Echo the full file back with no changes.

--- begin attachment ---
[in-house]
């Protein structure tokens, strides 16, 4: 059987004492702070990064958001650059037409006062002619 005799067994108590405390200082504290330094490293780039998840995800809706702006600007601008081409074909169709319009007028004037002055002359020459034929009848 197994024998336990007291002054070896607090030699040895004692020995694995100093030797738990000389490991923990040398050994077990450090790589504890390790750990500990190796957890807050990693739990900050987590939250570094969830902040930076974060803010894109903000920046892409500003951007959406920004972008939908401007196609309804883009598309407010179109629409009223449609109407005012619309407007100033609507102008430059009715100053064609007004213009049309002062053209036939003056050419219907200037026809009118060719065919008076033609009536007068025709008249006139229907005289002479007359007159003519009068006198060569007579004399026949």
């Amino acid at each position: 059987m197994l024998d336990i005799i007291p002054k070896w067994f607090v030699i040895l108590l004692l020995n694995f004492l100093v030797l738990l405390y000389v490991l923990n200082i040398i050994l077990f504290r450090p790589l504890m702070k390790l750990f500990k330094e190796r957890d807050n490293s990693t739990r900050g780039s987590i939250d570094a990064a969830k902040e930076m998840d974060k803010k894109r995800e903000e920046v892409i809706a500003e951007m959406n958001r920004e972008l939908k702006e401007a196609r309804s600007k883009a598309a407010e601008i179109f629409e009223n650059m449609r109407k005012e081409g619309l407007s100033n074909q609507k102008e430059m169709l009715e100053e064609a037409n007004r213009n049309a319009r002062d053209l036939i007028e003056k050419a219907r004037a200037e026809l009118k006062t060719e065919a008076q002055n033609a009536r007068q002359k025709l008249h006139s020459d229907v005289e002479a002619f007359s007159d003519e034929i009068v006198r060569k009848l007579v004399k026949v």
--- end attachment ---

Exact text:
[in-house]
């Protein structure tokens, strides 16, 4: 059987004492702070990064958001650059037409006062002619 005799067994108590405390200082504290330094490293780039998840995800809706702006600007601008081409074909169709319009007028004037002055002359020459034929009848 197994024998336990007291002054070896607090030699040895004692020995694995100093030797738990000389490991923990040398050994077990450090790589504890390790750990500990190796957890807050990693739990900050987590939250570094969830902040930076974060803010894109903000920046892409500003951007959406920004972008939908401007196609309804883009598309407010179109629409009223449609109407005012619309407007100033609507102008430059009715100053064609007004213009049309002062053209036939003056050419219907200037026809009118060719065919008076033609009536007068025709008249006139229907005289002479007359007159003519009068006198060569007579004399026949």
């Amino acid at each position: 059987m197994l024998d336990i005799i007291p002054k070896w067994f607090v030699i040895l108590l004692l020995n694995f004492l100093v030797l738990l405390y000389v490991l923990n200082i040398i050994l077990f504290r450090p790589l504890m702070k390790l750990f500990k330094e190796r957890d807050n490293s990693t739990r900050g780039s987590i939250d570094a990064a969830k902040e930076m998840d974060k803010k894109r995800e903000e920046v892409i809706a500003e951007m959406n958001r920004e972008l939908k702006e401007a196609r309804s600007k883009a598309a407010e601008i179109f629409e009223n650059m449609r109407k005012e081409g619309l407007s100033n074909q609507k102008e430059m169709l009715e100053e064609a037409n007004r213009n049309a319009r002062d053209l036939i007028e003056k050419a219907r004037a200037e026809l009118k006062t060719e065919a008076q002055n033609a009536r007068q002359k025709l008249h006139s020459d229907v005289e002479a002619f007359s007159d003519e034929i009068v006198r060569k009848l007579v004399k026949v």